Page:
Type III: Ordinary Construction

Known as brick and joist structures, Type III buildings feature a mix of construction materials. The exterior walls are typically made of a noncombustible material like reinforced concrete or masonry, while interior building elements such as frames, floors, and ceilings may include combustible materials.

This construction type is common in schools, residential areas, and small commercial spaces. The strategic combination of materials ensures these buildings can endure, standing tall even if confronted with a fire.

However, it’s essential to note that connected horizontal void spaces in many Type III buildings could aid rapid fire spread unless equipped with fire stops.

Type IV: Heavy Timber Construction

Type IV buildings are structures dominated by substantial wooden beams ― think old churches, factories, or barns with robust structural beams interconnected by metal plates and bolts.

In Type IV construction, you find heavy timber inside for interior walls and framing, while the exterior walls can be crafted from non-rated materials. The timber framings are made with thicker, stronger beams, enhancing its resistance to fire.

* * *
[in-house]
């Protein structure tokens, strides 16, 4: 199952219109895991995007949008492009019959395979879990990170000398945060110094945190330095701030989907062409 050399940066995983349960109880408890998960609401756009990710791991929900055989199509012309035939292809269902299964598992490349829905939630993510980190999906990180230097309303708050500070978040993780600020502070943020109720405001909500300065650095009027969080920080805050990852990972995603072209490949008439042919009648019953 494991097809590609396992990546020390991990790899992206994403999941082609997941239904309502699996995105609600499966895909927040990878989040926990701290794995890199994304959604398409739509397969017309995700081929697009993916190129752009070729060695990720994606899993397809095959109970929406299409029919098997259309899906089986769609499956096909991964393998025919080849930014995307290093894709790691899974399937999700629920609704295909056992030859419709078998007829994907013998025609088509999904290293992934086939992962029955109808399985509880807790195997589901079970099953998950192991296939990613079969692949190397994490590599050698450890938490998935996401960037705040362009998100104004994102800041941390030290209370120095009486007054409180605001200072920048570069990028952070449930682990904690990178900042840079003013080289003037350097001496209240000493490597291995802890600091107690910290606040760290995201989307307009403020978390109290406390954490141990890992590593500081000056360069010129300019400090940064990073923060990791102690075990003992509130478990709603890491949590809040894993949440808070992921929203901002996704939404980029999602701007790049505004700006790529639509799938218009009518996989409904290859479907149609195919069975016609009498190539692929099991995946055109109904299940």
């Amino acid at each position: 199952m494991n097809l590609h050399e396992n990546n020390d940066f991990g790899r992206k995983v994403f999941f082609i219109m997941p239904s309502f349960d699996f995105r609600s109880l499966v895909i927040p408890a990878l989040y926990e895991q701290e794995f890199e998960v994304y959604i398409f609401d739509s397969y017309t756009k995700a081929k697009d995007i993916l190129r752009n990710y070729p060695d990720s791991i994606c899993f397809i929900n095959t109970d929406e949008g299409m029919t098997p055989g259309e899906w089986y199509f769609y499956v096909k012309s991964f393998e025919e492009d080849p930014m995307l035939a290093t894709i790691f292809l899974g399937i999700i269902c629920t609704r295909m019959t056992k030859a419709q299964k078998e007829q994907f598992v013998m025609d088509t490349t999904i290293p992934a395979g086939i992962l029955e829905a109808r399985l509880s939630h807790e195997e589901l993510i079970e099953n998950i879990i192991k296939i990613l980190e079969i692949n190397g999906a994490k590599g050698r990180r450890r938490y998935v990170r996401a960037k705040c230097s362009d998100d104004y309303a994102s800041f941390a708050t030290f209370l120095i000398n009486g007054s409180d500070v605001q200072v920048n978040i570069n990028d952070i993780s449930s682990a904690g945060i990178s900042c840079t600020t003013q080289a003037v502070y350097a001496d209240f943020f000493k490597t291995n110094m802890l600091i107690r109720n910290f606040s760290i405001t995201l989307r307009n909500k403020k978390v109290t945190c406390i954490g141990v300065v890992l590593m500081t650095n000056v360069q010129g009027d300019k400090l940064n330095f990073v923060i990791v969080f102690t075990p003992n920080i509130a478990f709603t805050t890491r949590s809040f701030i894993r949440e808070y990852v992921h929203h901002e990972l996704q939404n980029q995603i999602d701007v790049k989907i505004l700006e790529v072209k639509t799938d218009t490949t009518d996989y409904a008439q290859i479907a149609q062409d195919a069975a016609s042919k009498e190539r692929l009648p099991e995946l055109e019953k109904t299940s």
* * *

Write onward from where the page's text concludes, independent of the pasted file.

If the exterior of an 8-inch timber beam chars in a fire, it will burn slowly, allowing sprinkler systems enough time to extinguish the flames and occupants extra escape time before any potential collapse.

However, metal joints may break at high temperatures, especially in industrial settings where hazards like oil, machinery, or goods can escalate the fire’s severity.

Type V: Wood-Framed Construction

Type V construction primarily features wood framing for both interior and exterior elements. This type of building is common in single-family residential homes, restaurants, and other small commercial projects.

With predominantly wooden walls, floors, and roofs, Type V construction is a budget-friendly and widespread choice. While it allows for easier construction, it comes with lower fire resistance compared to other types, stressing the need for vigilant fire safety measures such as comprehensive sprinkler systems and strategic firebreaks in these structures.

Why Construction Types Matter